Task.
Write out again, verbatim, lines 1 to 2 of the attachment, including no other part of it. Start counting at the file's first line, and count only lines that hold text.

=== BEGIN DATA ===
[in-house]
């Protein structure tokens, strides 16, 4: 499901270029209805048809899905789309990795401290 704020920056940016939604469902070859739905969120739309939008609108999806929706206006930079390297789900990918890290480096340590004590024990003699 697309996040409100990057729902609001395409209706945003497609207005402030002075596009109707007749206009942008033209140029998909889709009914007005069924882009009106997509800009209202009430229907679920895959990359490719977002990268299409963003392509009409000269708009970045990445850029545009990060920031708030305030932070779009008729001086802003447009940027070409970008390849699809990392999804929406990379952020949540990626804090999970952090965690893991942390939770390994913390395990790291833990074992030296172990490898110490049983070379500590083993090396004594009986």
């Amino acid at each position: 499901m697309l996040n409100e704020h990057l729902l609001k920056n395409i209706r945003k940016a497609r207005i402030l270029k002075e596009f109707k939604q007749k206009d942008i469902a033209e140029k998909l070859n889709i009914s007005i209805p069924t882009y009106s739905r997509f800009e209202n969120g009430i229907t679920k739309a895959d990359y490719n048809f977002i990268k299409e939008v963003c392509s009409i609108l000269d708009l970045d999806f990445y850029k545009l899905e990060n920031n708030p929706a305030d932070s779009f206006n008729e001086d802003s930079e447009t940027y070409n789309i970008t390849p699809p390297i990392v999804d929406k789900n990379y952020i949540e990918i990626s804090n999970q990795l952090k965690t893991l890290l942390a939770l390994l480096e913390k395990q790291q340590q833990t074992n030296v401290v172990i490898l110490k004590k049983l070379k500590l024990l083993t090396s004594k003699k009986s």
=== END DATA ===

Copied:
[in-house]
């Protein structure tokens, strides 16, 4: 499901270029209805048809899905789309990795401290 704020920056940016939604469902070859739905969120739309939008609108999806929706206006930079390297789900990918890290480096340590004590024990003699 697309996040409100990057729902609001395409209706945003497609207005402030002075596009109707007749206009942008033209140029998909889709009914007005069924882009009106997509800009209202009430229907679920895959990359490719977002990268299409963003392509009409000269708009970045990445850029545009990060920031708030305030932070779009008729001086802003447009940027070409970008390849699809990392999804929406990379952020949540990626804090999970952090965690893991942390939770390994913390395990790291833990074992030296172990490898110490049983070379500590083993090396004594009986």